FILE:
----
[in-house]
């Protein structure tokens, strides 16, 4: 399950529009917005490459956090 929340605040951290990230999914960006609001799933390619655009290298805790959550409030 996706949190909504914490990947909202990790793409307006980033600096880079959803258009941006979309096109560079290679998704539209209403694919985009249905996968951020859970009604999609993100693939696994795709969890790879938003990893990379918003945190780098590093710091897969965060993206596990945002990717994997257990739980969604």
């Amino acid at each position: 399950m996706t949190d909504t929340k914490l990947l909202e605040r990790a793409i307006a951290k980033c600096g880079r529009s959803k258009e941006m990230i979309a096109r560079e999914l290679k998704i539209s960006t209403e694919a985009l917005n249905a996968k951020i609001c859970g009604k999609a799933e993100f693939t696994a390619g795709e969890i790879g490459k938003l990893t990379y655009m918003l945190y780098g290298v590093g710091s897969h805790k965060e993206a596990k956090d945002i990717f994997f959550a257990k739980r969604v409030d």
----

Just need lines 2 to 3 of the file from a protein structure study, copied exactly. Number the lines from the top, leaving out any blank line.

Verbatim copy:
């Protein structure tokens, strides 16, 4: 399950529009917005490459956090 929340605040951290990230999914960006609001799933390619655009290298805790959550409030 996706949190909504914490990947909202990790793409307006980033600096880079959803258009941006979309096109560079290679998704539209209403694919985009249905996968951020859970009604999609993100693939696994795709969890790879938003990893990379918003945190780098590093710091897969965060993206596990945002990717994997257990739980969604």
């Amino acid at each position: 399950m996706t949190d909504t929340k914490l990947l909202e605040r990790a793409i307006a951290k980033c600096g880079r529009s959803k258009e941006m990230i979309a096109r560079e999914l290679k998704i539209s960006t209403e694919a985009l917005n249905a996968k951020i609001c859970g009604k999609a799933e993100f693939t696994a390619g795709e969890i790879g490459k938003l990893t990379y655009m918003l945190y780098g290298v590093g710091s897969h805790k965060e993206a596990k956090d945002i990717f994997f959550a257990k739980r969604v409030d």